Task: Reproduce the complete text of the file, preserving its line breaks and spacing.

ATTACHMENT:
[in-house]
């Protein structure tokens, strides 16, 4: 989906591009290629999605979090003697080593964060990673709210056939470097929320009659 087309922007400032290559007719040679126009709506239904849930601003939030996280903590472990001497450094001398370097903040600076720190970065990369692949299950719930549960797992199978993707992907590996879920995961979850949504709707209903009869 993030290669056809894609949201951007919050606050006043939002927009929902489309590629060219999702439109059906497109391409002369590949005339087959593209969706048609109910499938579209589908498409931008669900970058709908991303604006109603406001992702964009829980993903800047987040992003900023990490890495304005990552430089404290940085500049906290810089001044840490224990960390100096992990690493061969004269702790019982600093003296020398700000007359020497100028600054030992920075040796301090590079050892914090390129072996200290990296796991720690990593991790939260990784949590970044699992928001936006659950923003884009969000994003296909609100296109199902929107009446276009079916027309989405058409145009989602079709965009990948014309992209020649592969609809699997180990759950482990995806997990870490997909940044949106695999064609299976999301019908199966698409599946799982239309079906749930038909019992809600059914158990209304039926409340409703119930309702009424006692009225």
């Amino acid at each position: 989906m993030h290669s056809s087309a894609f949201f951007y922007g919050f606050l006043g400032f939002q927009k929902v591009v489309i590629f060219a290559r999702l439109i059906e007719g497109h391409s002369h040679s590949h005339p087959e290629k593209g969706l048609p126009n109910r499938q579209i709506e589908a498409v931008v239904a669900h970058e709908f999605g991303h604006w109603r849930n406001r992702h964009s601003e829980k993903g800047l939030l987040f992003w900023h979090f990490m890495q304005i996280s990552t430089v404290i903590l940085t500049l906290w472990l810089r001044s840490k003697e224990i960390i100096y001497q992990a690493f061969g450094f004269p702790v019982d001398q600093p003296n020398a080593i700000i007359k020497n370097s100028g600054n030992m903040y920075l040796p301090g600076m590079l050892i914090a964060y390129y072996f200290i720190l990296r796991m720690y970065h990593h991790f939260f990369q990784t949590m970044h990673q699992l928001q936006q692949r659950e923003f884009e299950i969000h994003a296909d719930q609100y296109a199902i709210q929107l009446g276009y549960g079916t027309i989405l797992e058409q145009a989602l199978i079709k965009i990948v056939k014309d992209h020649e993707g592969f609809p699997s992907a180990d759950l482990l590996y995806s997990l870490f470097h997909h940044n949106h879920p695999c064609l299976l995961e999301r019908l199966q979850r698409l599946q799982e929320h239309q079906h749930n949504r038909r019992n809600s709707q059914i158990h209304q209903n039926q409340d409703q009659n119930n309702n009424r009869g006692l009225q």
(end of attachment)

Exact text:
[in-house]
């Protein structure tokens, strides 16, 4: 989906591009290629999605979090003697080593964060990673709210056939470097929320009659 087309922007400032290559007719040679126009709506239904849930601003939030996280903590472990001497450094001398370097903040600076720190970065990369692949299950719930549960797992199978993707992907590996879920995961979850949504709707209903009869 993030290669056809894609949201951007919050606050006043939002927009929902489309590629060219999702439109059906497109391409002369590949005339087959593209969706048609109910499938579209589908498409931008669900970058709908991303604006109603406001992702964009829980993903800047987040992003900023990490890495304005990552430089404290940085500049906290810089001044840490224990960390100096992990690493061969004269702790019982600093003296020398700000007359020497100028600054030992920075040796301090590079050892914090390129072996200290990296796991720690990593991790939260990784949590970044699992928001936006659950923003884009969000994003296909609100296109199902929107009446276009079916027309989405058409145009989602079709965009990948014309992209020649592969609809699997180990759950482990995806997990870490997909940044949106695999064609299976999301019908199966698409599946799982239309079906749930038909019992809600059914158990209304039926409340409703119930309702009424006692009225």
């Amino acid at each position: 989906m993030h290669s056809s087309a894609f949201f951007y922007g919050f606050l006043g400032f939002q927009k929902v591009v489309i590629f060219a290559r999702l439109i059906e007719g497109h391409s002369h040679s590949h005339p087959e290629k593209g969706l048609p126009n109910r499938q579209i709506e589908a498409v931008v239904a669900h970058e709908f999605g991303h604006w109603r849930n406001r992702h964009s601003e829980k993903g800047l939030l987040f992003w900023h979090f990490m890495q304005i996280s990552t430089v404290i903590l940085t500049l906290w472990l810089r001044s840490k003697e224990i960390i100096y001497q992990a690493f061969g450094f004269p702790v019982d001398q600093p003296n020398a080593i700000i007359k020497n370097s100028g600054n030992m903040y920075l040796p301090g600076m590079l050892i914090a964060y390129y072996f200290i720190l990296r796991m720690y970065h990593h991790f939260f990369q990784t949590m970044h990673q699992l928001q936006q692949r659950e923003f884009e299950i969000h994003a296909d719930q609100y296109a199902i709210q929107l009446g276009y549960g079916t027309i989405l797992e058409q145009a989602l199978i079709k965009i990948v056939k014309d992209h020649e993707g592969f609809p699997s992907a180990d759950l482990l590996y995806s997990l870490f470097h997909h940044n949106h879920p695999c064609l299976l995961e999301r019908l199966q979850r698409l599946q799982e929320h239309q079906h749930n949504r038909r019992n809600s709707q059914i158990h209304q209903n039926q409340d409703q009659n119930n309702n009424r009869g006692l009225q």